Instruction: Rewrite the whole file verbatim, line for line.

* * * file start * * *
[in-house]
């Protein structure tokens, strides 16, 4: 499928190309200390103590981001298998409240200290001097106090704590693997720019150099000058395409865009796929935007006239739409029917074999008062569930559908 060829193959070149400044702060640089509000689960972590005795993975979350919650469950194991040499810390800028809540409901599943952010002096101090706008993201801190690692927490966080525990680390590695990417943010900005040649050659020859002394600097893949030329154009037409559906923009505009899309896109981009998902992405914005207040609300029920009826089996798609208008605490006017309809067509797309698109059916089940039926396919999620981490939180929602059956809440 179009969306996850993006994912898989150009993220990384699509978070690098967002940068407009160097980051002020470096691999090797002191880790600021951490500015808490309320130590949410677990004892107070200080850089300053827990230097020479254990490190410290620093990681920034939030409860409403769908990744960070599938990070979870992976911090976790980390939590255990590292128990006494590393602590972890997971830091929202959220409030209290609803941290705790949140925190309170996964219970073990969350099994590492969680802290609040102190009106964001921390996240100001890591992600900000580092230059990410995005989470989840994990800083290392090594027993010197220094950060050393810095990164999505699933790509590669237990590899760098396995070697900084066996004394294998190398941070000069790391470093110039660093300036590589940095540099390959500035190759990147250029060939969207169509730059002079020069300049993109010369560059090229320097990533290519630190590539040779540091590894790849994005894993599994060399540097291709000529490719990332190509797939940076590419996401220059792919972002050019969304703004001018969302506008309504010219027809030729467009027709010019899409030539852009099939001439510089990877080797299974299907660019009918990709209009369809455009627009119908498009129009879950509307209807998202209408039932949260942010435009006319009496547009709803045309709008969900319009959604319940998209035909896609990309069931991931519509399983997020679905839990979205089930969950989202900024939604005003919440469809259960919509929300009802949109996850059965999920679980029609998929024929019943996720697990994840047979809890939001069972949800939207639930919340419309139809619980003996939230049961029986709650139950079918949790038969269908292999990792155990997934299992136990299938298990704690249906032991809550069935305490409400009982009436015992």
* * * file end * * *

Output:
[in-house]
């Protein structure tokens, strides 16, 4: 499928190309200390103590981001298998409240200290001097106090704590693997720019150099000058395409865009796929935007006239739409029917074999008062569930559908 060829193959070149400044702060640089509000689960972590005795993975979350919650469950194991040499810390800028809540409901599943952010002096101090706008993201801190690692927490966080525990680390590695990417943010900005040649050659020859002394600097893949030329154009037409559906923009505009899309896109981009998902992405914005207040609300029920009826089996798609208008605490006017309809067509797309698109059916089940039926396919999620981490939180929602059956809440 179009969306996850993006994912898989150009993220990384699509978070690098967002940068407009160097980051002020470096691999090797002191880790600021951490500015808490309320130590949410677990004892107070200080850089300053827990230097020479254990490190410290620093990681920034939030409860409403769908990744960070599938990070979870992976911090976790980390939590255990590292128990006494590393602590972890997971830091929202959220409030209290609803941290705790949140925190309170996964219970073990969350099994590492969680802290609040102190009106964001921390996240100001890591992600900000580092230059990410995005989470989840994990800083290392090594027993010197220094950060050393810095990164999505699933790509590669237990590899760098396995070697900084066996004394294998190398941070000069790391470093110039660093300036590589940095540099390959500035190759990147250029060939969207169509730059002079020069300049993109010369560059090229320097990533290519630190590539040779540091590894790849994005894993599994060399540097291709000529490719990332190509797939940076590419996401220059792919972002050019969304703004001018969302506008309504010219027809030729467009027709010019899409030539852009099939001439510089990877080797299974299907660019009918990709209009369809455009627009119908498009129009879950509307209807998202209408039932949260942010435009006319009496547009709803045309709008969900319009959604319940998209035909896609990309069931991931519509399983997020679905839990979205089930969950989202900024939604005003919440469809259960919509929300009802949109996850059965999920679980029609998929024929019943996720697990994840047979809890939001069972949800939207639930919340419309139809619980003996939230049961029986709650139950079918949790038969269908292999990792155990997934299992136990299938298990704690249906032991809550069935305490409400009982009436015992």